Such attitudes would reappear with a vengeance during Yeltsin’s shelling of a recalcitrant, anti-shock-therapy parliament. By then Jeffery Sachs was ensconced at Yeltsin’s side, where he supported the assault. That Sachs did not have a problem attacking democratic institutions was something he had made clear earlier in his career as a neoliberal advisor/guru in Bolivia. It was this early chapter of Sachs’ career that led one Solidarity leader at the time of the Warsaw debate to declare, “I would love to see Bolivia. I’m sure it’s very lovely, very exotic. I just don’t want to see Bolivia here.”
Understanding why the Poles might not want to emulate Sachs’ Bolivian experiment requires reviewing what really happened there under Sachs’ tutelage in the mid-80s. In The Shock Doctrine, Klein offers a fuller version of the story than is usually presented in gushing recaps of Sachs’ career.
Sachs was a 30-year-old academic with no experience in development economics when he arrived in La Paz with a radical plan to conquer that country’s runaway inflation. Fancying himself a latter-day Keynes, he wrote a plan calling for the usual litany: free trade, privatization, and the elimination of price controls, subsidies, and most social spending. When he and the new Bolivian government showed the still-secret plan to the local IMF office, the representative was beside himself, and replied, “This is what every official at the IMF has dreamed about. But if it doesn’t work, luckily I have diplomatic immunity and I can catch a plane and flee.” As would later reoccur in Poland, most of the government was horrified by the plan. But Sachs promised it would work, and if not, well, in Latin America there are always means to control people who get it the way of progress.
Although the center-left government that enacted the Sachs plan was democratically elected, Klein explains that it was not elected on a platform of shock-therapy, and thus kept the plan a secret until the last minute. When the Sachs plan—known as the “brick”—was finally announced, unions and other groups spilled into the streets to oppose it. The government then fell back on other kinds of shocks, imposing what Klein calls a “junta-lite,” much as Yeltsin later would. As the reform program went into effect, martial law was imposed; schools, radio stations, and union halls were raided; and, taking a page from Pinochet, opposition leaders were flown to remote prisons in the Amazon.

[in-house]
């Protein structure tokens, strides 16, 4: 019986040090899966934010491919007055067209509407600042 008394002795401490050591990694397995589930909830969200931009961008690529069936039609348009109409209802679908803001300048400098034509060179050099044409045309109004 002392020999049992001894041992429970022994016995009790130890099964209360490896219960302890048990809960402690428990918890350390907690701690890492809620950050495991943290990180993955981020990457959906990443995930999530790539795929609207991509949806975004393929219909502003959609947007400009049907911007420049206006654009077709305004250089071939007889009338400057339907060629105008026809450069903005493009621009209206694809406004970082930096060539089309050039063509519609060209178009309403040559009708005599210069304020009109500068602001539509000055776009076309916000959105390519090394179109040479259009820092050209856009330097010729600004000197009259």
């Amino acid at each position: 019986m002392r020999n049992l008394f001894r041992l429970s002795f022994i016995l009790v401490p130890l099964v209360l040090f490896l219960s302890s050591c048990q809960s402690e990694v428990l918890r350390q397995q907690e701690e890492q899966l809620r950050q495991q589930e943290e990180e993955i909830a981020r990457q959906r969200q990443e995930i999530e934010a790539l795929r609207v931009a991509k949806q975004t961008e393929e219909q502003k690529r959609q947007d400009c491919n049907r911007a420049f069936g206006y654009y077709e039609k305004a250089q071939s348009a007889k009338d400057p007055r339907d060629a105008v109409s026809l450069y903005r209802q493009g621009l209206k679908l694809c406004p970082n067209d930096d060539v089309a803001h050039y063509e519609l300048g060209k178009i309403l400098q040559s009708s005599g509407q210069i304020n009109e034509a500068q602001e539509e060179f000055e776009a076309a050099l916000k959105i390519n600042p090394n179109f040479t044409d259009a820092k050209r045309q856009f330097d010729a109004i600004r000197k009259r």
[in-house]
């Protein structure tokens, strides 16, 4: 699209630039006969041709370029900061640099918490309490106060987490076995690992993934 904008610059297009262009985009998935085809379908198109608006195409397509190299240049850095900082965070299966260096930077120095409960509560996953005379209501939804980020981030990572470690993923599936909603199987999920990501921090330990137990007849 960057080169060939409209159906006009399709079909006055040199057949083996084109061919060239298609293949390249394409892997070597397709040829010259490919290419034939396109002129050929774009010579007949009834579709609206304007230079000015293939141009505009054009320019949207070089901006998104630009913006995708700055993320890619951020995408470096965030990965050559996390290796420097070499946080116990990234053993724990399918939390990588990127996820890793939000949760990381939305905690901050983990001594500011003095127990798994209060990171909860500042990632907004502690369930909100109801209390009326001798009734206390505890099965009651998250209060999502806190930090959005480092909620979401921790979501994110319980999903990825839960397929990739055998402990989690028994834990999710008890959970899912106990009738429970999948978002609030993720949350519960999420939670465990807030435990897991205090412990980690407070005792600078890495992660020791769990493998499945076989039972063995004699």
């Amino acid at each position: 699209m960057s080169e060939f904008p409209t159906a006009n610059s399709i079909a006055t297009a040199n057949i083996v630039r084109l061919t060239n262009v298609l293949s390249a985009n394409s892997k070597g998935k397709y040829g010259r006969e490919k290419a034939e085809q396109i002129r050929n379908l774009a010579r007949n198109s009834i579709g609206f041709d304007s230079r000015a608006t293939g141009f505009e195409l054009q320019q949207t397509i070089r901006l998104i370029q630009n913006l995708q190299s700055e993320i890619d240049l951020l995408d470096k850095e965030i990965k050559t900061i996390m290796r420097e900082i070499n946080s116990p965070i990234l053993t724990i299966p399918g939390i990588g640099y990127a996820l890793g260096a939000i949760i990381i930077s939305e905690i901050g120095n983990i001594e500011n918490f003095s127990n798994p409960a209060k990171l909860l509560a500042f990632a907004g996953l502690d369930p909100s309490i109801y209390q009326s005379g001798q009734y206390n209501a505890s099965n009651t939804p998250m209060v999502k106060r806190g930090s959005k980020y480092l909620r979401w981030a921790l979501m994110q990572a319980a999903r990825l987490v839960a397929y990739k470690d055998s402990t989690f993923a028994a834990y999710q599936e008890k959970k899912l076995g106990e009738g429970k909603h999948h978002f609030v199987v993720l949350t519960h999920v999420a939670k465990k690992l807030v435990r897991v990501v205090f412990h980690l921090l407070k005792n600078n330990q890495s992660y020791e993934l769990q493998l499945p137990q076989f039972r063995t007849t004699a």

|"Russia? Never heard of the place. Ask Bob Rubin."|
Sachs doesn’t mention any of this when describing his work in Bolivia. Klein notes that Sachs’ bestselling 2005 book, The End of Poverty, completely glosses over the repression that accompanied his reforms (as well as the large role cocaine played in reviving the Bolivian economy). Perhaps the only thing Sachs likes to talk about less than repression in Bolivia is Russia in the 90s.
Klein interviewed Sachs extensively for The Shock Doctrine, and probably should be given some sort of journalism award just for getting him to talk about the Russia years. Sachs is notorious for threatening to hang up on journalists who push the sensitive subject, and the colossal failure of shock-therapy in this country probably contributed in no small part to Sachs' transformation from a Friedmanite crusader into an aid and development do-gooder. Still, it took some banging on the door to get Sachs to open up. At first, the superstar academic acted as if he had no role whatsoever in the disaster that befell Russia in the 90s. “I was right and they were wrong,” he told Klein. “Ask Larry Summers [what went wrong], don’t ask me; ask Bob Rubin; ask Clinton, ask Cheney…” Anyone but Jeffery Sachs!